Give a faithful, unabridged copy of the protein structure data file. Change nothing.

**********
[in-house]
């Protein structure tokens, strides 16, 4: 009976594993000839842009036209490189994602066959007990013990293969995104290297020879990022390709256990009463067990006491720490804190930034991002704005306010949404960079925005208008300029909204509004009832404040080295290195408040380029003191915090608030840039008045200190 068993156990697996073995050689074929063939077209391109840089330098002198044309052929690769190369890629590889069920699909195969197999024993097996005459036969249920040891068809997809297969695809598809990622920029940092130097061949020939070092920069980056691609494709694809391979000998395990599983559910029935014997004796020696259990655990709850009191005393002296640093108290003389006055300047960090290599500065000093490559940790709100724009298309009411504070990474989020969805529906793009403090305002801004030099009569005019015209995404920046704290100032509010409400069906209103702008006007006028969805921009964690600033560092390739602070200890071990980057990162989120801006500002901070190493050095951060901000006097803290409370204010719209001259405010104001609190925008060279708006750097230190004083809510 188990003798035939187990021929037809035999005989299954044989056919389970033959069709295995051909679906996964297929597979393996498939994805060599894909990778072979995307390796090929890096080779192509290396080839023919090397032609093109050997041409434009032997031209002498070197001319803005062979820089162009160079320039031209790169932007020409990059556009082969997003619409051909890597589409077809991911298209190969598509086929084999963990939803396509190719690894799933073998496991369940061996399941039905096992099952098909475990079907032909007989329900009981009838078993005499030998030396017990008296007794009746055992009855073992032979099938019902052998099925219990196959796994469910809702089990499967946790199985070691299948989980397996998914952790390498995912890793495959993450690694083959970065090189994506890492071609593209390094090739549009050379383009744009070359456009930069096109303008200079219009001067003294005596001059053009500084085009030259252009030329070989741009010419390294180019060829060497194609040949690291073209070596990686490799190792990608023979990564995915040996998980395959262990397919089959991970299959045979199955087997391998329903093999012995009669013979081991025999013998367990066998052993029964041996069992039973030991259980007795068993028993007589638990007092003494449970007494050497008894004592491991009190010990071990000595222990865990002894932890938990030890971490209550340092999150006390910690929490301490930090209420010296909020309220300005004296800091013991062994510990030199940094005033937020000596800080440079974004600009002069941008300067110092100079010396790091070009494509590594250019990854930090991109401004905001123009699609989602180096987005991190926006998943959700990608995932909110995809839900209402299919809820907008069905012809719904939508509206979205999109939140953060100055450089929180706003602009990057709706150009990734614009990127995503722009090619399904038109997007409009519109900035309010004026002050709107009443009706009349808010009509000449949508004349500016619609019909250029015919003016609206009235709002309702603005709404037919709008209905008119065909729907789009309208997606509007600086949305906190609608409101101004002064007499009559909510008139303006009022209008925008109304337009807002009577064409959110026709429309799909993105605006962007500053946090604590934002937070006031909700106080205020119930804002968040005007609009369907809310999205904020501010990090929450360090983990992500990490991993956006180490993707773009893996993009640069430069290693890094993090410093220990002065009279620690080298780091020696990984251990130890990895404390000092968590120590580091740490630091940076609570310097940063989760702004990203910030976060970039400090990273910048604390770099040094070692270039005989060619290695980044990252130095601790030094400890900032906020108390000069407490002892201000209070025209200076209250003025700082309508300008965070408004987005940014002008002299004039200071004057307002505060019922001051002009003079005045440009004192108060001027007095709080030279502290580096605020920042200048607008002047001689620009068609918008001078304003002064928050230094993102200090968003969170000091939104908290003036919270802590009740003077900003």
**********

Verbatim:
[in-house]
């Protein structure tokens, strides 16, 4: 009976594993000839842009036209490189994602066959007990013990293969995104290297020879990022390709256990009463067990006491720490804190930034991002704005306010949404960079925005208008300029909204509004009832404040080295290195408040380029003191915090608030840039008045200190 068993156990697996073995050689074929063939077209391109840089330098002198044309052929690769190369890629590889069920699909195969197999024993097996005459036969249920040891068809997809297969695809598809990622920029940092130097061949020939070092920069980056691609494709694809391979000998395990599983559910029935014997004796020696259990655990709850009191005393002296640093108290003389006055300047960090290599500065000093490559940790709100724009298309009411504070990474989020969805529906793009403090305002801004030099009569005019015209995404920046704290100032509010409400069906209103702008006007006028969805921009964690600033560092390739602070200890071990980057990162989120801006500002901070190493050095951060901000006097803290409370204010719209001259405010104001609190925008060279708006750097230190004083809510 188990003798035939187990021929037809035999005989299954044989056919389970033959069709295995051909679906996964297929597979393996498939994805060599894909990778072979995307390796090929890096080779192509290396080839023919090397032609093109050997041409434009032997031209002498070197001319803005062979820089162009160079320039031209790169932007020409990059556009082969997003619409051909890597589409077809991911298209190969598509086929084999963990939803396509190719690894799933073998496991369940061996399941039905096992099952098909475990079907032909007989329900009981009838078993005499030998030396017990008296007794009746055992009855073992032979099938019902052998099925219990196959796994469910809702089990499967946790199985070691299948989980397996998914952790390498995912890793495959993450690694083959970065090189994506890492071609593209390094090739549009050379383009744009070359456009930069096109303008200079219009001067003294005596001059053009500084085009030259252009030329070989741009010419390294180019060829060497194609040949690291073209070596990686490799190792990608023979990564995915040996998980395959262990397919089959991970299959045979199955087997391998329903093999012995009669013979081991025999013998367990066998052993029964041996069992039973030991259980007795068993028993007589638990007092003494449970007494050497008894004592491991009190010990071990000595222990865990002894932890938990030890971490209550340092999150006390910690929490301490930090209420010296909020309220300005004296800091013991062994510990030199940094005033937020000596800080440079974004600009002069941008300067110092100079010396790091070009494509590594250019990854930090991109401004905001123009699609989602180096987005991190926006998943959700990608995932909110995809839900209402299919809820907008069905012809719904939508509206979205999109939140953060100055450089929180706003602009990057709706150009990734614009990127995503722009090619399904038109997007409009519109900035309010004026002050709107009443009706009349808010009509000449949508004349500016619609019909250029015919003016609206009235709002309702603005709404037919709008209905008119065909729907789009309208997606509007600086949305906190609608409101101004002064007499009559909510008139303006009022209008925008109304337009807002009577064409959110026709429309799909993105605006962007500053946090604590934002937070006031909700106080205020119930804002968040005007609009369907809310999205904020501010990090929450360090983990992500990490991993956006180490993707773009893996993009640069430069290693890094993090410093220990002065009279620690080298780091020696990984251990130890990895404390000092968590120590580091740490630091940076609570310097940063989760702004990203910030976060970039400090990273910048604390770099040094070692270039005989060619290695980044990252130095601790030094400890900032906020108390000069407490002892201000209070025209200076209250003025700082309508300008965070408004987005940014002008002299004039200071004057307002505060019922001051002009003079005045440009004192108060001027007095709080030279502290580096605020920042200048607008002047001689620009068609918008001078304003002064928050230094993102200090968003969170000091939104908290003036919270802590009740003077900003």